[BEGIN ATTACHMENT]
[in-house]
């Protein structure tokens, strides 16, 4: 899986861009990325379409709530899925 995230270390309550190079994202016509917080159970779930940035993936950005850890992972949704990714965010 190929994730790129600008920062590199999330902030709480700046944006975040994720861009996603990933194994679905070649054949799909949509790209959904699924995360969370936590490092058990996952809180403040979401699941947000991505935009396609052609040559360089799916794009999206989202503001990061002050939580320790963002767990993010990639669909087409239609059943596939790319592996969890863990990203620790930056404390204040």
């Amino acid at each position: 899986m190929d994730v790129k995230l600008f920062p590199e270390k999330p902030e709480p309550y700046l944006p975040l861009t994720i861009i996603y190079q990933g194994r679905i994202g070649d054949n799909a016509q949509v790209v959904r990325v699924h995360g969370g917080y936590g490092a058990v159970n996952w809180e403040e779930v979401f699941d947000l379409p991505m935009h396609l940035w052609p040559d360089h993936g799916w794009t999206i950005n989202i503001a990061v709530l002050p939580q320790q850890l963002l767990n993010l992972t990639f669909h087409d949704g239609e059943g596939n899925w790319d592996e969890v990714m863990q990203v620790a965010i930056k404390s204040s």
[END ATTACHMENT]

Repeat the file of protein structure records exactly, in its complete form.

[in-house]
């Protein structure tokens, strides 16, 4: 899986861009990325379409709530899925 995230270390309550190079994202016509917080159970779930940035993936950005850890992972949704990714965010 190929994730790129600008920062590199999330902030709480700046944006975040994720861009996603990933194994679905070649054949799909949509790209959904699924995360969370936590490092058990996952809180403040979401699941947000991505935009396609052609040559360089799916794009999206989202503001990061002050939580320790963002767990993010990639669909087409239609059943596939790319592996969890863990990203620790930056404390204040």
């Amino acid at each position: 899986m190929d994730v790129k995230l600008f920062p590199e270390k999330p902030e709480p309550y700046l944006p975040l861009t994720i861009i996603y190079q990933g194994r679905i994202g070649d054949n799909a016509q949509v790209v959904r990325v699924h995360g969370g917080y936590g490092a058990v159970n996952w809180e403040e779930v979401f699941d947000l379409p991505m935009h396609l940035w052609p040559d360089h993936g799916w794009t999206i950005n989202i503001a990061v709530l002050p939580q320790q850890l963002l767990n993010l992972t990639f669909h087409d949704g239609e059943g596939n899925w790319d592996e969890v990714m863990q990203v620790a965010i930056k404390s204040s």